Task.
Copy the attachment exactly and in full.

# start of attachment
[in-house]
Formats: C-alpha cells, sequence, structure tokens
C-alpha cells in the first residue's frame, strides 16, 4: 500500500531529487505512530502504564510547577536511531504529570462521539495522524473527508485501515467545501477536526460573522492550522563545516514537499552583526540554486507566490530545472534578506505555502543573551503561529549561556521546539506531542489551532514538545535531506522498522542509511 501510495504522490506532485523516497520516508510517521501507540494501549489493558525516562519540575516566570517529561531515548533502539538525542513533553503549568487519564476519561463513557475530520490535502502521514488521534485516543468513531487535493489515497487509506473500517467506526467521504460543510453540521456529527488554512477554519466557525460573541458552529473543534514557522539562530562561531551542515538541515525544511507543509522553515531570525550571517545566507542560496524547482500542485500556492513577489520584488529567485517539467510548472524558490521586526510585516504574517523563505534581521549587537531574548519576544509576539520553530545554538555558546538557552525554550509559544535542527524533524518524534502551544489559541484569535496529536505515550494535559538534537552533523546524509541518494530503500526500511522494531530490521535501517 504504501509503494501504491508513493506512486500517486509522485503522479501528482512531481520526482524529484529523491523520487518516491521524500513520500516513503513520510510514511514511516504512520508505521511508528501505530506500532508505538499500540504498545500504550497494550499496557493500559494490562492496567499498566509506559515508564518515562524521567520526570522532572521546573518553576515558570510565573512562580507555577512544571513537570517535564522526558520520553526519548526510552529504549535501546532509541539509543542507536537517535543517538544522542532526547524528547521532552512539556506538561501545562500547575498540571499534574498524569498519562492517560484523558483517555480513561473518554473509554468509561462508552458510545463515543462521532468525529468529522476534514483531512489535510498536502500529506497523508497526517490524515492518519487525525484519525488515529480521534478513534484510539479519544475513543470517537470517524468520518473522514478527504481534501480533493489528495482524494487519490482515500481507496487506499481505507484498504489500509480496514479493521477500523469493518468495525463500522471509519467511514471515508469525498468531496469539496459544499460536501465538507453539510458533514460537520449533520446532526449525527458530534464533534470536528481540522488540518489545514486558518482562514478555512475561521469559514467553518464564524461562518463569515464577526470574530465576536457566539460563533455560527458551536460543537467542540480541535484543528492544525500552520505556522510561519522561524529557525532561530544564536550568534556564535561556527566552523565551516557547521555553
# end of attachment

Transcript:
[in-house]
Formats: C-alpha cells, sequence, structure tokens
C-alpha cells in the first residue's frame, strides 16, 4: 500500500531529487505512530502504564510547577536511531504529570462521539495522524473527508485501515467545501477536526460573522492550522563545516514537499552583526540554486507566490530545472534578506505555502543573551503561529549561556521546539506531542489551532514538545535531506522498522542509511 501510495504522490506532485523516497520516508510517521501507540494501549489493558525516562519540575516566570517529561531515548533502539538525542513533553503549568487519564476519561463513557475530520490535502502521514488521534485516543468513531487535493489515497487509506473500517467506526467521504460543510453540521456529527488554512477554519466557525460573541458552529473543534514557522539562530562561531551542515538541515525544511507543509522553515531570525550571517545566507542560496524547482500542485500556492513577489520584488529567485517539467510548472524558490521586526510585516504574517523563505534581521549587537531574548519576544509576539520553530545554538555558546538557552525554550509559544535542527524533524518524534502551544489559541484569535496529536505515550494535559538534537552533523546524509541518494530503500526500511522494531530490521535501517 504504501509503494501504491508513493506512486500517486509522485503522479501528482512531481520526482524529484529523491523520487518516491521524500513520500516513503513520510510514511514511516504512520508505521511508528501505530506500532508505538499500540504498545500504550497494550499496557493500559494490562492496567499498566509506559515508564518515562524521567520526570522532572521546573518553576515558570510565573512562580507555577512544571513537570517535564522526558520520553526519548526510552529504549535501546532509541539509543542507536537517535543517538544522542532526547524528547521532552512539556506538561501545562500547575498540571499534574498524569498519562492517560484523558483517555480513561473518554473509554468509561462508552458510545463515543462521532468525529468529522476534514483531512489535510498536502500529506497523508497526517490524515492518519487525525484519525488515529480521534478513534484510539479519544475513543470517537470517524468520518473522514478527504481534501480533493489528495482524494487519490482515500481507496487506499481505507484498504489500509480496514479493521477500523469493518468495525463500522471509519467511514471515508469525498468531496469539496459544499460536501465538507453539510458533514460537520449533520446532526449525527458530534464533534470536528481540522488540518489545514486558518482562514478555512475561521469559514467553518464564524461562518463569515464577526470574530465576536457566539460563533455560527458551536460543537467542540480541535484543528492544525500552520505556522510561519522561524529557525532561530544564536550568534556564535561556527566552523565551516557547521555553